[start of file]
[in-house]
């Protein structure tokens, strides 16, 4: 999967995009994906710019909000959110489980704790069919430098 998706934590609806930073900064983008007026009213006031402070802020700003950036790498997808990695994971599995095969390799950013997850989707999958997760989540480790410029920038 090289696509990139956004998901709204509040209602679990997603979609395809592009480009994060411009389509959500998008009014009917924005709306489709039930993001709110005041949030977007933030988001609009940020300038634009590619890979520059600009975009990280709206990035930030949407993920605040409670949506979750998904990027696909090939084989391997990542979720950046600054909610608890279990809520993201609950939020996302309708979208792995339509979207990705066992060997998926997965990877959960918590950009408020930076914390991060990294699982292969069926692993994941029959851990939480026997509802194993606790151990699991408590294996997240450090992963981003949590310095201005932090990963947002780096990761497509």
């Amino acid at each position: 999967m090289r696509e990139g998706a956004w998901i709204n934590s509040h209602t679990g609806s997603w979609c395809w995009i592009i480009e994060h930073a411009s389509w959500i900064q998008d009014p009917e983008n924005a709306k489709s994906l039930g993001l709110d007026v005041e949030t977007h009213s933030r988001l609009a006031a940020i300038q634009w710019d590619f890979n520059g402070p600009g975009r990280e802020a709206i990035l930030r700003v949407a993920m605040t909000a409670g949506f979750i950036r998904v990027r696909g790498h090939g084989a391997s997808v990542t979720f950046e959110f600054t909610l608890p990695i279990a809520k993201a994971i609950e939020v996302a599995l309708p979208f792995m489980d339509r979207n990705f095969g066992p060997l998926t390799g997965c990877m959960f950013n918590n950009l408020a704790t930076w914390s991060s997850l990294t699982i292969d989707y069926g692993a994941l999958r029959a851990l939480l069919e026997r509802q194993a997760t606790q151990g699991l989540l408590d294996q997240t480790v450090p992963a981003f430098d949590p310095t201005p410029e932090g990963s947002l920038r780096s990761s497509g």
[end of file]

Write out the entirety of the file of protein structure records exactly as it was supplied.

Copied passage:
[in-house]
């Protein structure tokens, strides 16, 4: 999967995009994906710019909000959110489980704790069919430098 998706934590609806930073900064983008007026009213006031402070802020700003950036790498997808990695994971599995095969390799950013997850989707999958997760989540480790410029920038 090289696509990139956004998901709204509040209602679990997603979609395809592009480009994060411009389509959500998008009014009917924005709306489709039930993001709110005041949030977007933030988001609009940020300038634009590619890979520059600009975009990280709206990035930030949407993920605040409670949506979750998904990027696909090939084989391997990542979720950046600054909610608890279990809520993201609950939020996302309708979208792995339509979207990705066992060997998926997965990877959960918590950009408020930076914390991060990294699982292969069926692993994941029959851990939480026997509802194993606790151990699991408590294996997240450090992963981003949590310095201005932090990963947002780096990761497509």
């Amino acid at each position: 999967m090289r696509e990139g998706a956004w998901i709204n934590s509040h209602t679990g609806s997603w979609c395809w995009i592009i480009e994060h930073a411009s389509w959500i900064q998008d009014p009917e983008n924005a709306k489709s994906l039930g993001l709110d007026v005041e949030t977007h009213s933030r988001l609009a006031a940020i300038q634009w710019d590619f890979n520059g402070p600009g975009r990280e802020a709206i990035l930030r700003v949407a993920m605040t909000a409670g949506f979750i950036r998904v990027r696909g790498h090939g084989a391997s997808v990542t979720f950046e959110f600054t909610l608890p990695i279990a809520k993201a994971i609950e939020v996302a599995l309708p979208f792995m489980d339509r979207n990705f095969g066992p060997l998926t390799g997965c990877m959960f950013n918590n950009l408020a704790t930076w914390s991060s997850l990294t699982i292969d989707y069926g692993a994941l999958r029959a851990l939480l069919e026997r509802q194993a997760t606790q151990g699991l989540l408590d294996q997240t480790v450090p992963a981003f430098d949590p310095t201005p410029e932090g990963s947002l920038r780096s990761s497509g």